Nov. 29 talk to feature stories from cradle of social activism
At its 25th anniversary in 1957, the mission of the Highlander Folk School was clear. Its commitment to ending segregation, which was then still the law of the south, made the school a critically important incubator of the civil rights movement. At a celebration marking the anniversary, Martin Luther King Jr. praised its “dauntless courage and fearless determination” in the struggle for social justice.
Fifty-five years later, as it celebrates its 80th year, the Tennessee school, now known as the Highlander Research and Education Center, finds its targets much more spread out, though its dedication to grass-roots organizing and movement-building remains steadfast.
“In 1957, it was very clear that dismantling segregation and working for integration needed to be at the core of Highlander, so the conversations were all about that – education and integration, community groups and integration, churches and integration,” says the center’s current director, Pam McMichael.
“Today, we’re focused on so many issues – workers’ rights, juvenile justice issues, environmental degradation – and our challenge is to figure out how to best connect everyday people and make sure that more of us are pushing forward in the same direction.”
McMichael, who will give a talk Thursday, Nov. 29, at the Lyric Theatre in Blacksburg, says Highlander remains committed to addressing the most pressing social, environmental, and economic issues facing the people of the South and Appalachia. Her talk is free and open to the public.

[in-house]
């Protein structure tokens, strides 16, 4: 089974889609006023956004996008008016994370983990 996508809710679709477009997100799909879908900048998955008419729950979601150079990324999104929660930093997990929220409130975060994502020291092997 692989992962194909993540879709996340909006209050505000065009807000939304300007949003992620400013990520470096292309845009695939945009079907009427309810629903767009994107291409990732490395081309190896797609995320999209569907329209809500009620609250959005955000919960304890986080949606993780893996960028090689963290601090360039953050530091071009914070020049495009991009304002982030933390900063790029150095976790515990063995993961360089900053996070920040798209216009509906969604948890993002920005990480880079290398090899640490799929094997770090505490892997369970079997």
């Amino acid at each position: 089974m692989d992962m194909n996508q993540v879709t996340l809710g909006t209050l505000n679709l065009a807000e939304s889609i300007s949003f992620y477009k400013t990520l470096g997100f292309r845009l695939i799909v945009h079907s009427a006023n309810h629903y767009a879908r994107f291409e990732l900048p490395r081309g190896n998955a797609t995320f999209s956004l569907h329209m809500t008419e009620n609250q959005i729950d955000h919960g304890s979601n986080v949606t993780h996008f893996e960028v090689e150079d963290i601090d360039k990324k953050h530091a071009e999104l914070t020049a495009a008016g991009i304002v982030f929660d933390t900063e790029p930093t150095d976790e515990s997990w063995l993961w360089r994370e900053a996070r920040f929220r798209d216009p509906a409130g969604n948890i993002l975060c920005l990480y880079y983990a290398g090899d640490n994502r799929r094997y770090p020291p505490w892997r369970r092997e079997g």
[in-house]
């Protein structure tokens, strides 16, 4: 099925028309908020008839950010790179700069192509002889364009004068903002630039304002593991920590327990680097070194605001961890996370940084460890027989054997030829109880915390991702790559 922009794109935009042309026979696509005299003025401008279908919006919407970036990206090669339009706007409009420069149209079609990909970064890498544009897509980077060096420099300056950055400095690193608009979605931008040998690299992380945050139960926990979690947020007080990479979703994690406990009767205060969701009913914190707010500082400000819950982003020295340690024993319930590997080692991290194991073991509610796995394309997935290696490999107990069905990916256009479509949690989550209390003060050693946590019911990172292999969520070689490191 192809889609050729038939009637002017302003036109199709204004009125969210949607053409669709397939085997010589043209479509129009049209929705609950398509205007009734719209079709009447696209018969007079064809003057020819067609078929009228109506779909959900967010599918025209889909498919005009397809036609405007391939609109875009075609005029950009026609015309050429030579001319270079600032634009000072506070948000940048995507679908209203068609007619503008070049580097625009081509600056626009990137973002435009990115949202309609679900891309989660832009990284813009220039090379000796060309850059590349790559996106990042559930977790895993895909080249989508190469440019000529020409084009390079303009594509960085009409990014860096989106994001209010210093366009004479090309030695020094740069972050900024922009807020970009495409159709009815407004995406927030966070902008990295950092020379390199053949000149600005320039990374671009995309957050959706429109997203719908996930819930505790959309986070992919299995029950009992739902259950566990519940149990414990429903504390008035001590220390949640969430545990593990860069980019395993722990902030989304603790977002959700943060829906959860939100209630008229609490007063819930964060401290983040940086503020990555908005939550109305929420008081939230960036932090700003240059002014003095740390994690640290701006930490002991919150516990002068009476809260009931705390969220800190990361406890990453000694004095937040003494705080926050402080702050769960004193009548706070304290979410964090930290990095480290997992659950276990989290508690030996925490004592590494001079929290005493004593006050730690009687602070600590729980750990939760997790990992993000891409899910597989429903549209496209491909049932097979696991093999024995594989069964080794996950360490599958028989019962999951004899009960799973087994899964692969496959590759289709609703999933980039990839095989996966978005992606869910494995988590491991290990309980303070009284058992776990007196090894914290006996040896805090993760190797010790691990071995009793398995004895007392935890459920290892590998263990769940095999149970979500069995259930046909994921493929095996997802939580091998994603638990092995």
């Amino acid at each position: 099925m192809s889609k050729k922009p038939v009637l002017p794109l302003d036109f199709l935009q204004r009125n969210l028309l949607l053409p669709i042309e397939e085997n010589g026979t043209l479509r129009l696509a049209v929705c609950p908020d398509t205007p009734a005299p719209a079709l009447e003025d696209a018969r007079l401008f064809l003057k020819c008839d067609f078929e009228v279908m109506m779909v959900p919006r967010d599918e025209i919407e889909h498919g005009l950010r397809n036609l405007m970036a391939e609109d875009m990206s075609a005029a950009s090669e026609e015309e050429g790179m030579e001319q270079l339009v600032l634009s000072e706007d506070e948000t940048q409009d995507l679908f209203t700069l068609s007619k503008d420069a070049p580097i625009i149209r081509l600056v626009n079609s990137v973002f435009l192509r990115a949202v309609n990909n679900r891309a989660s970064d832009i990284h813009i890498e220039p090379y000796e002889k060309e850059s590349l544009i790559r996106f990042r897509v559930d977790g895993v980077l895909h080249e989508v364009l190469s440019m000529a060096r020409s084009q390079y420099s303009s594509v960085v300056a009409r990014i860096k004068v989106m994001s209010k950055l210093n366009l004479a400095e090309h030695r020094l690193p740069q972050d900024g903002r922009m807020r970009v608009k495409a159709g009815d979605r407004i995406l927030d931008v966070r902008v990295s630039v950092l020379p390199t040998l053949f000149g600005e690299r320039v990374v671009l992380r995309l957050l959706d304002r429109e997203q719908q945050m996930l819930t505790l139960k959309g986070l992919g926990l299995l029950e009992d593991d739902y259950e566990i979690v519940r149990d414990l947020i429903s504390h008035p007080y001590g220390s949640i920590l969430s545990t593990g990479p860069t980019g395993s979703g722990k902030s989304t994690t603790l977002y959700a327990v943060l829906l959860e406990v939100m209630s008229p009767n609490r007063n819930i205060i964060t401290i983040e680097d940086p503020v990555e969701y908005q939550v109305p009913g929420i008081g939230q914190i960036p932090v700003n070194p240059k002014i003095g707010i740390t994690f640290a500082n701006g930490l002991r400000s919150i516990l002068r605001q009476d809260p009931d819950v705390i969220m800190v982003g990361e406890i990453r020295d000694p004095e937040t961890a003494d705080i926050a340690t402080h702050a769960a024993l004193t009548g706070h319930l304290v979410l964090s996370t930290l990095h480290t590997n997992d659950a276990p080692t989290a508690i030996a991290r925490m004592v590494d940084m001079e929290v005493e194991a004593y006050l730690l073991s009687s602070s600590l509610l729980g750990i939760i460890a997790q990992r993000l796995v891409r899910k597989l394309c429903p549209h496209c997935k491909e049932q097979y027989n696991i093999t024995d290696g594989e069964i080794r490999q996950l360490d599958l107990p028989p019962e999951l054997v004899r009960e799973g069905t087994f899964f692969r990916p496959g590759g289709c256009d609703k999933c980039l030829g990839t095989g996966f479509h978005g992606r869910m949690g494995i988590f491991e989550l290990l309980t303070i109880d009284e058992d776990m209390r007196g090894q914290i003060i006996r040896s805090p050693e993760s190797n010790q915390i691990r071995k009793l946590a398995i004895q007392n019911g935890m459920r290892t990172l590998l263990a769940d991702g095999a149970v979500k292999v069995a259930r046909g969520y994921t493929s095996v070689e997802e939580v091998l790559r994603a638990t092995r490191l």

At the center, in New Market, Tenn., about 25 miles northwest of Knoxville, people gather in the shadow of the Great Smoky Mountains to talk, listen, and learn from each other. Highlander’s workshops are based on the conviction that oppressed people with problems can best identify those problems themselves and use their experience to work toward a more democratic and humane society.
Among the many civil rights pioneers who attended sessions at Highlander are King, Rosa Parks, and Ralph Abernathy. But although those famous names often get the most attention, McMichael says that “it’s the everyday folks who put one foot in front of the other who are making changes every day.”
“It was very inspiring and sparked a movement when Rosa Parks was in that buffer row on the bus and refused to give up her seat,” McMichael says of Parks’ 1955 act of civil disobedience. But the ensuing bus boycott in Montgomery, Ala., was carried out by “tens of thousands of people who walked every day for over a year – enduring weather, enduring threats, enduring being shot at,” McMichael says.
“Maybe we’re not all called to that level of risk, in terms of making change” she says, “but we are all called to assess who this society works for and whether we’re satisfied with who it works for. If we’re not, what can we do about it?”
McMichael’s talk in Blacksburg, part of the Community Voices series, will focus on the how everyday people can effect change in their communities to create a more just society. A conversation between McMichael and the audience will follow her hourlong talk.
The Community Voices speakers are engaged in fostering work that strengthens community. Their leadership includes the capacity to speak cogently and concisely about their experiences, to tell stories that are revealing of their work, and to present ideas for change, ideas that matter.
Sponsors include the Virginia Tech Institute for Policy and Governance, the Department of Religion and Culture, the Department of English, the College of Architecture and Urban Studies, the Women and Minority Artists and Scholars Lecture Series, Virginia Cooperative Extension, the Center for the Arts at Virginia Tech, and the School of Public and International Affairs.